Hiring

Documentation is very important in the hiring, firing and performance management process. Take the time to do things properly (offer letter, termination letter, performance reviews, etc.) and it will save you time, frustration and money in the long run!

Offer of Employment: Agreements and Responsibilities

A verbal offer of employment should be followed by a written employment agreement that clearly outlines the terms and conditions of employment. Without this written agreement in place, you can open yourself up to a lawsuit very easily. A documented employment agreement protects you as the employer, as well as protects the employee from unfair treatment. The new hire should sign the employment agreement and any other documentation required, before starting work. It is also recommended, as a best practice, that you have any new hire sign a confidentiality agreement.

Employment Agreements – Employee vs. Independent Contractor

Your Employment Agreement will look different and cover different areas depending on the nature of the employment relationship. For most Chiropractic clinics, administrative and support positions such as receptionist, CHA and office manager are hired as employees. When you hire an employee, an offer letter is typically presented. Conversely, in the case of hiring other healthcare practitioners, the employment agreement is usually that of an independent contractor. When you hire an independent contractor, an independent contractor agreement is typically presented. Both types of employment arrangements have advantages and disadvantages. Which you decide to pursue in your hiring practices is totally up to you.

The information that follows is comprised of considerations, examples and recommendations. For optimal advice on employment agreements and terms to be covered, it is recommended you speak to an employment lawyer.

Hiring an Employee

The employee/employer arrangement is the typical form of employment and extends to most positions in both large and small businesses. Generally speaking, employees hold a permanent position (full-time or part-time) and perform a specific role that contributes to business operations (receptionist, CHA, office manager, etc.). Employees receive a fixed and regular wage (hourly or salary) as well as benefits, pension and paid vacation. They work according to hours and rules set forth by the clinic owner and utilize the clinic’s tools and equipment to perform the job (computer, telephone, office supplies, etc.). In most cases, particularly in the case of full-time employment, employees do not work for anyone else. An employee is trained by the employer and assumes no financial risk in performing his or her duties.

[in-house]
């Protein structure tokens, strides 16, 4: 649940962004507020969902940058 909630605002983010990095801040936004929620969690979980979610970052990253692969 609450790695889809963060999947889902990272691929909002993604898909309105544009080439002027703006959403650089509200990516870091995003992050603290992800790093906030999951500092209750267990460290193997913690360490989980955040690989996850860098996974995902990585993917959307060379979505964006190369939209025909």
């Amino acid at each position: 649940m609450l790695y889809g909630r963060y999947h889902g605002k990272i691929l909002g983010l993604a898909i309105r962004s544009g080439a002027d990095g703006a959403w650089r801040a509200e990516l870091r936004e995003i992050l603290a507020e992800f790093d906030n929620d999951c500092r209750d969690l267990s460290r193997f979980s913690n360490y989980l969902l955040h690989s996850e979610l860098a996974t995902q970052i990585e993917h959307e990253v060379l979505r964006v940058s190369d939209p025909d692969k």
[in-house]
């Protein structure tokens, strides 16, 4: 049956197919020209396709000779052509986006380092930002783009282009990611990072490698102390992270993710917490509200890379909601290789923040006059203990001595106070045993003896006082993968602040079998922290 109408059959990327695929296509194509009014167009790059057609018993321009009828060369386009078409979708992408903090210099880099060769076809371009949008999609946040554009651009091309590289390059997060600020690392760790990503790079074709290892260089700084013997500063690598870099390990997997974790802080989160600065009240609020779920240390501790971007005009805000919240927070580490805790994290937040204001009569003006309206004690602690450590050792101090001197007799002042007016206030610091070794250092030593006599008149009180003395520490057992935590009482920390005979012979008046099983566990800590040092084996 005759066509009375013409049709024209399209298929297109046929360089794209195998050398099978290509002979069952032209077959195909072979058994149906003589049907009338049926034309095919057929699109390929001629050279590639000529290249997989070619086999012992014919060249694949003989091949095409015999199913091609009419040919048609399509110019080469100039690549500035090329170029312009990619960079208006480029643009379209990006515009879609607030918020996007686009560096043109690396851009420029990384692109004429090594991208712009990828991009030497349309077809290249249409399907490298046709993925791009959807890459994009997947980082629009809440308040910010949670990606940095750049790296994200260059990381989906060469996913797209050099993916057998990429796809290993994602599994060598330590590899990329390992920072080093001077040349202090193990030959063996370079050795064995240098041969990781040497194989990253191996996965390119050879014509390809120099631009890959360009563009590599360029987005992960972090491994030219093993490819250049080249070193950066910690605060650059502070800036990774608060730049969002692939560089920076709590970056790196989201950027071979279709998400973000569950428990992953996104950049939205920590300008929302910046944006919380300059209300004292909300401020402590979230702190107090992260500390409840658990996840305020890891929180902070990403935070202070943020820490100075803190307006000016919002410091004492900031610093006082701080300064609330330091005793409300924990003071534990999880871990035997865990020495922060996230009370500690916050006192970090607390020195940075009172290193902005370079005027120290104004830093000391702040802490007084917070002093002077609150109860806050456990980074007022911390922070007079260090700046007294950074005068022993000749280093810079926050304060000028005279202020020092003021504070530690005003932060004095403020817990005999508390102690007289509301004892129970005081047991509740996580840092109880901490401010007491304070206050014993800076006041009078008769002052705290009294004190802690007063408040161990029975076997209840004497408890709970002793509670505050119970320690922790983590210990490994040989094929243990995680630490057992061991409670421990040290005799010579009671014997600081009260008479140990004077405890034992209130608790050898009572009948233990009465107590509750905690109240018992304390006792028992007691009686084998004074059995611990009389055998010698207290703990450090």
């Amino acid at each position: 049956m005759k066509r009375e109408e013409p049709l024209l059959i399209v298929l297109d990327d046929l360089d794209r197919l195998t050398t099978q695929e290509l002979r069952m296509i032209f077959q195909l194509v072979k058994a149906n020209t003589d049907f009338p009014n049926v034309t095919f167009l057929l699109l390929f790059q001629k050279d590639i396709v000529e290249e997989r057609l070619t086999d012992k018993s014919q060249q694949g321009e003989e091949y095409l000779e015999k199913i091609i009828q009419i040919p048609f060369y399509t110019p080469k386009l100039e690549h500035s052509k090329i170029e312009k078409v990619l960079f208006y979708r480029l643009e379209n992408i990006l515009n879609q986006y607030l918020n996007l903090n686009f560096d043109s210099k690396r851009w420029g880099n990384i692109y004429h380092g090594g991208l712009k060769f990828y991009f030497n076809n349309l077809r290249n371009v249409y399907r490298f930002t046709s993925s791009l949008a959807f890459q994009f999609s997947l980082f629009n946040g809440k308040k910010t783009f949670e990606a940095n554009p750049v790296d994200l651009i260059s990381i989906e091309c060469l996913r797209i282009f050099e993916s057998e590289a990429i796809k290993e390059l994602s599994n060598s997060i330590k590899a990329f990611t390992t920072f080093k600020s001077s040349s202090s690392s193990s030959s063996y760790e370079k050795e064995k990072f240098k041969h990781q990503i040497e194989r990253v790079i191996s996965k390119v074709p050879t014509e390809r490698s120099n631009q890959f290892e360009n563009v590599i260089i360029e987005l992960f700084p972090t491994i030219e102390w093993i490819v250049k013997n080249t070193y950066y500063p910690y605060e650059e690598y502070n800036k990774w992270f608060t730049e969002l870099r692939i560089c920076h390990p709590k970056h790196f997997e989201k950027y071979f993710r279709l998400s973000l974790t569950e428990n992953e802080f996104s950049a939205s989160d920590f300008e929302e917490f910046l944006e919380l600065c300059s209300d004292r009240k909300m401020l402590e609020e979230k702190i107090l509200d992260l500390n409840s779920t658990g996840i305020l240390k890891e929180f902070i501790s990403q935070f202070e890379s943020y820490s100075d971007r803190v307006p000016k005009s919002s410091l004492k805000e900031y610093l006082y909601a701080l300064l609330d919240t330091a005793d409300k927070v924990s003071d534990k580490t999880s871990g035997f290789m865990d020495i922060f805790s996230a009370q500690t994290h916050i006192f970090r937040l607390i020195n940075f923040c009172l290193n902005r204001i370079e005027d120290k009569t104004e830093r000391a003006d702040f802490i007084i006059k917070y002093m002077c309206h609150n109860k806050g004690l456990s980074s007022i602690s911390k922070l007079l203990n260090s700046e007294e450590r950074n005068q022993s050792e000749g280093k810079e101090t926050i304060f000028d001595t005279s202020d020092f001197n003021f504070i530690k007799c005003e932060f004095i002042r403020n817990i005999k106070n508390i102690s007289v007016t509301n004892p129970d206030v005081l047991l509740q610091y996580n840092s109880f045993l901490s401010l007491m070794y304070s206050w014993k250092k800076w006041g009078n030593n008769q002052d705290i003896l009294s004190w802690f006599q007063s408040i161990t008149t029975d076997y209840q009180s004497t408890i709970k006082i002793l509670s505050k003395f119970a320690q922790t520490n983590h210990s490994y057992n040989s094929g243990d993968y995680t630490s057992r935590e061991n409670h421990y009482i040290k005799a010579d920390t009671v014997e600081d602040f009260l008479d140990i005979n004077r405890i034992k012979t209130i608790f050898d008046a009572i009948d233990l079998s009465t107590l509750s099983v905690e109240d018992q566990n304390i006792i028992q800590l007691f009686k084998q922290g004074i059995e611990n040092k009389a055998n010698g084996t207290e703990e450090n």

In this kind of arrangement, the employee works for you. You ultimately control the functions and responsibilities that are performed and have the flexibility to modify a role to suit your needs. You direct the person in how you want these functions carried out and are very much the decision maker. There is a defined reporting relationship between you and your employees. As part of that relationship, you are responsible for evaluating performance and accountable for imparting discipline. You also have the right to terminate with or without cause. The only reason you would NOT hire someone as an employee is (a) to fill a short-term need (b) to provide a specific service on an irregular or flexible basis.

Hiring Independent Contractors

Generally speaking, an Independent Contractor is hired to perform a specific service and receives a fee for that service. When Chiropractors hire other therapists or healthcare practitioners that work independently outside of the business, this constitutes an independent contractor arrangement.  Independent Contractors are not on payroll and do not receive benefits, pension or paid vacation.  That being said, you must pay HST on the compensation that an independent contractor receives. Keep this in mind from a budgeting standpoint, as it can be a substantive amount at the end of a year. Compensation is usually a percentage of billings (60/40 or 70/30 is typical) but could also be an hourly rate or fee per client. Independent contractors typically have autonomy in how they do their job and they manage their own schedules. There is less reliance on the clinic owner for providing training, equipment and support, compared to an employee. Independent Contractors may work irregular hours and work for several clinics at the same time. In this kind of arrangement, the clinic owner has little control over the practitioner.

When drawing up an independent contractor agreement, it is critical to lay out all terms of the arrangement and clearly define who is responsible for what. For example, the contractor may be responsible for scheduling his or her own appointments, collecting payment, marketing him or herself and cleaning his or work area. Alternatively, the clinic may be responsible for scheduling and billing. Whatever the arrangement, it needs to be spelled out. This division of responsibility is very important because there is a fine line between being an independent contractor and an employee. As a clinic owner, you don’t want to find yourself knee deep in legal complications.